Hillary Clinton and Bernie Sanders Are Deadlocked in Nevada, Poll Shows

PHOTO:Hillary Clinton gives an address at the Schomburg Center for Research in Black Culture, Feb. 16, 2016, in New York. Bernie Sanders looks on during the Democratic presidential primary debate, Nov. 14, 2015, in Des Moines, Iowa. PlayGetty Images
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Nevada Democrats may be starting to feel "The Bern."

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Just three days before the Nevada caucuses, a new CNN/ORC poll places Vermont Sen. Bernie Sanders in a virtual tie with Hillary Clinton in the Silver State. The former secretary of state has 48 percent support vs. 47 percent for Sanders.

After Clinton narrowly defeated Sanders in Iowa, New Hampshire Democrats and Independents propelled the Vermont senator to an overwhelming victory in the Granite State, winning more than 60 percent of the popular vote to Clinton’s 38 percent.

Sanders, who tends to perform better among whites and liberals, received increased support from these groups in Iowa and New Hampshire. Over 90 percent of the electorate is white.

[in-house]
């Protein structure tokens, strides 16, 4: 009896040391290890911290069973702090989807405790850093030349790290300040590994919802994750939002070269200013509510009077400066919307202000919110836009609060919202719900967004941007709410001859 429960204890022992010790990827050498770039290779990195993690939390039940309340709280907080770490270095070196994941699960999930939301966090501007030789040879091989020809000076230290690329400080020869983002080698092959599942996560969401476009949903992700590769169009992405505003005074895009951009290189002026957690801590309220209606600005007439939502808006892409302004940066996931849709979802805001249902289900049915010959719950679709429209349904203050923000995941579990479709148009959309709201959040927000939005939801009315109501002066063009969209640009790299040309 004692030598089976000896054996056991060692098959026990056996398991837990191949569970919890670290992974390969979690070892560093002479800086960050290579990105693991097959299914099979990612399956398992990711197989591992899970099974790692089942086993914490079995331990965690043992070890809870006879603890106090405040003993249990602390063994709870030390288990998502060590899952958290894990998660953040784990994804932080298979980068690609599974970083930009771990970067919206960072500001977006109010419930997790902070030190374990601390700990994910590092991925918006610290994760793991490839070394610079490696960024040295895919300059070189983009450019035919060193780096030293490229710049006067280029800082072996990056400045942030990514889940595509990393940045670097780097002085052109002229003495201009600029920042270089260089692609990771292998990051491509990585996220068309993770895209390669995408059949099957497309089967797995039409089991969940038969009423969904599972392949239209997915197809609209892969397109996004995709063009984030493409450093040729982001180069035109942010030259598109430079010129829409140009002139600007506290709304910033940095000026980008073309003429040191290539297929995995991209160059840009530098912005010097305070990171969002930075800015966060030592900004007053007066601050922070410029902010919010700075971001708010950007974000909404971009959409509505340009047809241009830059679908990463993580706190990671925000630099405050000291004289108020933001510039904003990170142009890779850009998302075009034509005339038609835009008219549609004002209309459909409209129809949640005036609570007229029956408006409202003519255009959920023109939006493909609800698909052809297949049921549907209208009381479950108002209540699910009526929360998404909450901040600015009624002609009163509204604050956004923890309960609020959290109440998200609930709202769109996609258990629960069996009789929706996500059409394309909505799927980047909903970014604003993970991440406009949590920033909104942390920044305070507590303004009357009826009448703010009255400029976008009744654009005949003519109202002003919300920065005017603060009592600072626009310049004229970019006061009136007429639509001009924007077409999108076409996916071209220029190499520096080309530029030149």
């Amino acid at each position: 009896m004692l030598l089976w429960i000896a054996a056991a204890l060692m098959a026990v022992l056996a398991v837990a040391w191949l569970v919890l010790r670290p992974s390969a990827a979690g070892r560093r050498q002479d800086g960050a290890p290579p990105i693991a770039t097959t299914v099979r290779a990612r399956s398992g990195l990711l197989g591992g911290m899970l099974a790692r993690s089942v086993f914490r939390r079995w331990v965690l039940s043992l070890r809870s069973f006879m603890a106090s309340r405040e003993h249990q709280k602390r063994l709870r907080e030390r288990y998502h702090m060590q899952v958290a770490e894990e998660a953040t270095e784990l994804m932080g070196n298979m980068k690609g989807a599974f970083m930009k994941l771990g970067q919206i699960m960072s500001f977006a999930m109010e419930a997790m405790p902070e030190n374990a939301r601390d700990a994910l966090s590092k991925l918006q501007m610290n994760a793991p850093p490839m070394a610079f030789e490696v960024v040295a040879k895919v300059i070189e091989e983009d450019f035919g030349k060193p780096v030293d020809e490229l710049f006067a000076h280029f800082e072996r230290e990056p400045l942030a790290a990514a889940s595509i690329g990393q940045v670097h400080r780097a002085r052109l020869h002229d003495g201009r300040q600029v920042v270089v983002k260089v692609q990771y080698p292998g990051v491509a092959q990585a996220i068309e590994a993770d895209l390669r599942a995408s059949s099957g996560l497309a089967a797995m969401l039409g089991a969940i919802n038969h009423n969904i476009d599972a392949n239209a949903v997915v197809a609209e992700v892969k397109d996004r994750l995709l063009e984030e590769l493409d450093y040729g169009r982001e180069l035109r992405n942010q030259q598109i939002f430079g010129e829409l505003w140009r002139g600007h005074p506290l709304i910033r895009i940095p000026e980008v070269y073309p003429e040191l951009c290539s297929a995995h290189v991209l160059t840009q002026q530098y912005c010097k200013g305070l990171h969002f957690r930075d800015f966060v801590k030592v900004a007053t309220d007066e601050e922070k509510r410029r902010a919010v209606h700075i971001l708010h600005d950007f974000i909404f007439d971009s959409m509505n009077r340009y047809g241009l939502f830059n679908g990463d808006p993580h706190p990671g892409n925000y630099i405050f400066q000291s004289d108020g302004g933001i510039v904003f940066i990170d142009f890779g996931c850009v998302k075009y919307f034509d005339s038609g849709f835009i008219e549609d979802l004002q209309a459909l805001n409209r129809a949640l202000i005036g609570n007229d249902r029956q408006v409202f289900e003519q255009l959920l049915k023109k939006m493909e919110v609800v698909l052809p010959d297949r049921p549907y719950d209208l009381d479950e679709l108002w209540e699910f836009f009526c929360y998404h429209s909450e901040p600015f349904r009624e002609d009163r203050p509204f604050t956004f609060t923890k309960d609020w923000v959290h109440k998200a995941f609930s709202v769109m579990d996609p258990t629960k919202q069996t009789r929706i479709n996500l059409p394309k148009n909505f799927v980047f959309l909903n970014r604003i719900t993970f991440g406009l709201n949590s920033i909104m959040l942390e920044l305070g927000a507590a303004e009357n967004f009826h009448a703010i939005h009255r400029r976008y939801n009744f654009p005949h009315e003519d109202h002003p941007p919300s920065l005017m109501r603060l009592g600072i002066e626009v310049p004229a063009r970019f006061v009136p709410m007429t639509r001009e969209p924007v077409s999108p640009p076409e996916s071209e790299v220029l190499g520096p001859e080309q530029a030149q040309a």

The big question for Saturday and the primaries to come: Is Sanders about to run right into Clinton's “firewall” in Nevada and South Carolina? The states are more politically moderate and diverse for Democrats.

In Nevada, only 65 percent of the electorate is white, and in South Carolina only 43 percent of the electorate is white. In the 2008 Nevada caucuses, 15 percent of Democrats who participated were African Americans and another 15 percent of Democrats who participated were Hispanic. The poll showed roughly an even split among non-whites in Nevada.

Sanders’ rise in Nevada is likely bolstered in part by his success in early contests, his recent focus on systemic racism and criminal justice reform and his enthusiastic support from younger white voters.

The same poll showed Clinton maintaining a double-digit lead in South Carolina, boosted by strong support from non-whites.

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